The destruction of the Juukan Gorge sites gave rise to widespread condemnation of Rio Tinto’s actions. However, Rio Tinto were legally authorised to destroy the rock shelters under Section 18 of the Aboriginal Heritage Act 1972 (WA) (the Act), the principal legislation affording protection to Aboriginal Heritage in Western Australia. Under the Act, significant power is given to the Minister to authorise destruction of a site, and to provide immunity from committing an offence under the Act. Yet despite the power vested in the hands of the Minister, there are some requirements under the Act to consult with and gain the consent of the Aboriginal people affected by the decisions made.[11]

In September 2020, the Western Australian government released a draft version of the Aboriginal Cultural Heritage Bill 2020 (WA) for public consultation. The draft Bill seeks to establish a new approach to protecting Aboriginal cultural heritage in Western Australia and to how Aboriginal cultural heritage is identified, managed and conserved. The Bill does have improved procedures; however, it still contains a Ministerial override “in the interests of the State”. Significant concerns have been raised over this by Aboriginal groups in Western Australia.[12] The PKKP Peoples argue that, in its current form, the new Bill:

still positions Aboriginal cultural heritage, heritage that Traditional Owners have serious responsibilities to protect, as being somehow owned by the State of Western Australia and something that a Minister of the State has the power to make decisions over… Although this Bill does set out a process for the involvement of Aboriginal people in the management and protection of Aboriginal heritage, the ultimate power still rests with the Minister to make decisions about the destruction of sites.[13]

Closing the gap – A new National Agreement

On 12 February 2020, the Australian Prime Minister tabled the 12th Closing the Gap Report before the Australian Parliament. Two of the seven targets were on track to be achieved: the target to have 95% of Indigenous four-year-olds enrolled in early childhood education by 2025, and the target to halve the gap for Indigenous Australians aged 20–24 in Year 12 attainment or equivalent by 2020. Unfortunately, four targets expired in 2020 without being met:


  • halve the gap in child mortality rates;
  • halve the gap for Indigenous children in reading, writing and numeracy;
  • close the gap between Indigenous and non-indigenous school attendance; and
  • halve the gap in employment outcomes between Indigenous and non-indigenous Australians.

The headline Closing the Gap target – to close the gap in life expectancy between Aboriginal and Torres Strait Islander peoples and non-indigenous Australians by 2031 – is not on track.

The 2020 edition of The Indigenous World discussed the decision to refresh Australia’s Closing the Gap targets in 2019, noting the slow progress being made towards achieving the original targets set in 2009.[14] On 30 July 2020, the new National Agreement on Closing the Gap was released. Under the new agreement, four priority reform areas have been established that focus on changing the way in which governments throughout Australia work with Aboriginal and Torres Strait Islander people. These reforms are intended to:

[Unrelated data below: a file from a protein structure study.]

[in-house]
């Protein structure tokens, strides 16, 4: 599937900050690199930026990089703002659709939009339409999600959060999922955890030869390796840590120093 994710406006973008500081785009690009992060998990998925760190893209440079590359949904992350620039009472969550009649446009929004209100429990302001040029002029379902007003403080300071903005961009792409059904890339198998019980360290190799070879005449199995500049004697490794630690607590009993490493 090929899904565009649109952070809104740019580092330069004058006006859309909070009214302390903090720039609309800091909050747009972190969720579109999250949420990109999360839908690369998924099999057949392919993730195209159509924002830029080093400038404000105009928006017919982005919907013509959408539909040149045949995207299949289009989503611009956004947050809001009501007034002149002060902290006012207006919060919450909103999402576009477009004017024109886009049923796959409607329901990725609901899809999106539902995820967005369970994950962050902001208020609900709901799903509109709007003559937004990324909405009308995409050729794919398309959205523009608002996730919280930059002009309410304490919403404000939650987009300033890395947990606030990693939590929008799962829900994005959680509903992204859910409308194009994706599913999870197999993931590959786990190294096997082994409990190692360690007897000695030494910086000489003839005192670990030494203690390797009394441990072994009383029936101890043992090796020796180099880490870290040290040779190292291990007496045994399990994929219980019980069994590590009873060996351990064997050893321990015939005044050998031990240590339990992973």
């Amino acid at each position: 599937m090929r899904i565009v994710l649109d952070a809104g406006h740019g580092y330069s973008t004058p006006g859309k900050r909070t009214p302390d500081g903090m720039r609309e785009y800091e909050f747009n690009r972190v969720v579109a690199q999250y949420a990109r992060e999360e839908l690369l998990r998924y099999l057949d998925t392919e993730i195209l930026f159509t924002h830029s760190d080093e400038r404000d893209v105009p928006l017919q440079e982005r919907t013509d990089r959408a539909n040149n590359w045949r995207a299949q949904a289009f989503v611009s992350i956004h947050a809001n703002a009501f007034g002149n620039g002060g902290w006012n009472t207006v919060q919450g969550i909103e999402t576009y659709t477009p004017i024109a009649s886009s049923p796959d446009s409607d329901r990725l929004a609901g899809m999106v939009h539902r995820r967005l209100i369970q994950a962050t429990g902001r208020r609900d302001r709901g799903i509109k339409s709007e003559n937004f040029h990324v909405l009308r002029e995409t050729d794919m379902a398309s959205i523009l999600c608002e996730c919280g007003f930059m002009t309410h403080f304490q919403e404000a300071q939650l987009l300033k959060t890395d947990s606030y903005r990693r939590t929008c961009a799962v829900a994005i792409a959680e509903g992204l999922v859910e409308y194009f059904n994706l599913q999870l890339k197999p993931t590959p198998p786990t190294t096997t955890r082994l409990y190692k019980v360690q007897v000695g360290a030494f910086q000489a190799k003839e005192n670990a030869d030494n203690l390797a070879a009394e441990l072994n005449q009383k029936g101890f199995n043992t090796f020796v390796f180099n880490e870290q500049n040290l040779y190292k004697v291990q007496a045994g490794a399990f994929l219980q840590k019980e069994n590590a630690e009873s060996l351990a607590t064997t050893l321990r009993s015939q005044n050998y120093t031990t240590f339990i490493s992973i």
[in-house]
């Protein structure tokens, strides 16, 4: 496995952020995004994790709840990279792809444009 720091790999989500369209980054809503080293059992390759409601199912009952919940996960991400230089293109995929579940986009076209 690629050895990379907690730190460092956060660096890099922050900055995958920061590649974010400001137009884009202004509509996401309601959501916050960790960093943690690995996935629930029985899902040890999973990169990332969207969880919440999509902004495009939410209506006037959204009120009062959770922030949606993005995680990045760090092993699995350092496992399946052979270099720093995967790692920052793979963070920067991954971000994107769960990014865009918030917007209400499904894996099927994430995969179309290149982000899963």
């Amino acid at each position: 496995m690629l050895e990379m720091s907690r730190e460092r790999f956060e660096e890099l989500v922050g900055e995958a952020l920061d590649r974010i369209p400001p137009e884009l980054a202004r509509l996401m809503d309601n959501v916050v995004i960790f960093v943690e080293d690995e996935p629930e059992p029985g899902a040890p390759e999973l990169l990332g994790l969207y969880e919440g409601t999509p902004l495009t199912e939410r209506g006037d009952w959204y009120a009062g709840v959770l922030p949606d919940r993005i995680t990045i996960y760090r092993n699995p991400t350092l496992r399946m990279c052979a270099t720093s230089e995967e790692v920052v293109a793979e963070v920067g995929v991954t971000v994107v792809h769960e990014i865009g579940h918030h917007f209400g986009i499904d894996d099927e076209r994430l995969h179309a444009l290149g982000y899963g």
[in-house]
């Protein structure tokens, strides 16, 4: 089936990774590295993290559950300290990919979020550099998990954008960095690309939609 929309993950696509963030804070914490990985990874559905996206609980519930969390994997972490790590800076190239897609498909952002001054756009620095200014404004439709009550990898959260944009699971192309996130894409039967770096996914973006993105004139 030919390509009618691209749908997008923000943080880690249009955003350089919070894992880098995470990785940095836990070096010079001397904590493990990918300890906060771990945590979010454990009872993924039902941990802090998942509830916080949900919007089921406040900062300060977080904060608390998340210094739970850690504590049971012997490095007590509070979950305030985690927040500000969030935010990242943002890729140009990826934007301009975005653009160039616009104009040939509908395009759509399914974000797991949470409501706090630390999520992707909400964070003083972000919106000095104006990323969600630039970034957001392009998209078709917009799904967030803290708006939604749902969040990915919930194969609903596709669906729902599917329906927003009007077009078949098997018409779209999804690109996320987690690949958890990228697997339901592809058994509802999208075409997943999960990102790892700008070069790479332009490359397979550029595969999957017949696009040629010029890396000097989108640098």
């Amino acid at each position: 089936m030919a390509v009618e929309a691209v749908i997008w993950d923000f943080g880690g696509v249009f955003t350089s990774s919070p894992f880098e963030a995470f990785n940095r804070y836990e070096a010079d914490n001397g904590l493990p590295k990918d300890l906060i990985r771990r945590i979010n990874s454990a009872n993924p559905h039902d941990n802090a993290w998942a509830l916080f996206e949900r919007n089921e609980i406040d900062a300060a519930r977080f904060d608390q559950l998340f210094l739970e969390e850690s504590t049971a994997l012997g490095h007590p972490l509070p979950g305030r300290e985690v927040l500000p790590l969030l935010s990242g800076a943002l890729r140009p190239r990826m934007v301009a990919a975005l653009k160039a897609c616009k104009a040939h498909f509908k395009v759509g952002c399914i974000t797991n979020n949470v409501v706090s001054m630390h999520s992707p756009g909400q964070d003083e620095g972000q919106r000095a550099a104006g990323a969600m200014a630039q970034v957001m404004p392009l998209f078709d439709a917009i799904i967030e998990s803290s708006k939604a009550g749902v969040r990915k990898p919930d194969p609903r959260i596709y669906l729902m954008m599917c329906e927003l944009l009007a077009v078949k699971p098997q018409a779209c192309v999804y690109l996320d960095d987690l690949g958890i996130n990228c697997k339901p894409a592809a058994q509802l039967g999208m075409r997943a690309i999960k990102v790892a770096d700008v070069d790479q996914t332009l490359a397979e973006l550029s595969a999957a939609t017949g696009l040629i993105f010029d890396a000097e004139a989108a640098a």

• strengthen and establish formal partnerships and shared decision-making;
  • build the Aboriginal and Torres Strait Islander community-controlled sector;
  • transform government organisations so they work better for Aboriginal and Torres Strait Islander people; and
  • improve and share access to data and information to enable Aboriginal and Torres Strait Islander communities to make informed decisions.

In addition, the new National Agreement has established 16 new Closing the Gap targets across the following outcome areas: education, employment, health and wellbeing, justice, safety, housing, land and waters, and languages. In a departure from the previous Closing the Gap agreement, the new National Agreement has established joint accountability across the Commonwealth Government, state and territory governments, local governments and the Coalition of Aboriginal and Torres Strait Islander Peak Organisations. Reviews of progress against targets and the National Agreement will be led every three years by the Australian Productivity Commission, as well as independent Aboriginal and Torres Strait Islander-led reviews within 12 months of each independent review by the Productivity Commission.

Black Lives Matter and Aboriginal Deaths in Custody

Between 1 January 1980 and 31 May 1989, 99 Aboriginal people died in custody. Following a widespread community outcry, including a representation to the United Nations by Helen Corbett of the National Committee to Defend Black Rights, the Australian government established a Royal Commission into Aboriginal Deaths in Custody in 1987.[15] The Royal Commission made 339 recommendations to the government. By 2018, however, only 64% of these recommendations had been implemented in full.[16]

Since the 1991 report of the Royal Commission, the number of Aboriginal deaths in custody has remained significant. Aboriginal and Torres Strait Islander peoples continue to be overrepresented in the justice system with high death rates. As of December 2020, there had been at least 441 deaths of Aboriginal peoples in custody without anyone being convicted for these deaths, an increase of 345% in 30 years. Justice is urgently needed along with accountability for Aboriginal and Torres Strait Islander lives.[17]

Black Lives Matter rallies were held across Australia following the American rallies over the death of George Floyd. Tens of thousands of people rallied across Australia to call for an end to Indigenous deaths in custody, the abuse caused by historical policies, unjustifiable behaviour and ignorance, and to call out racial inequality.[18]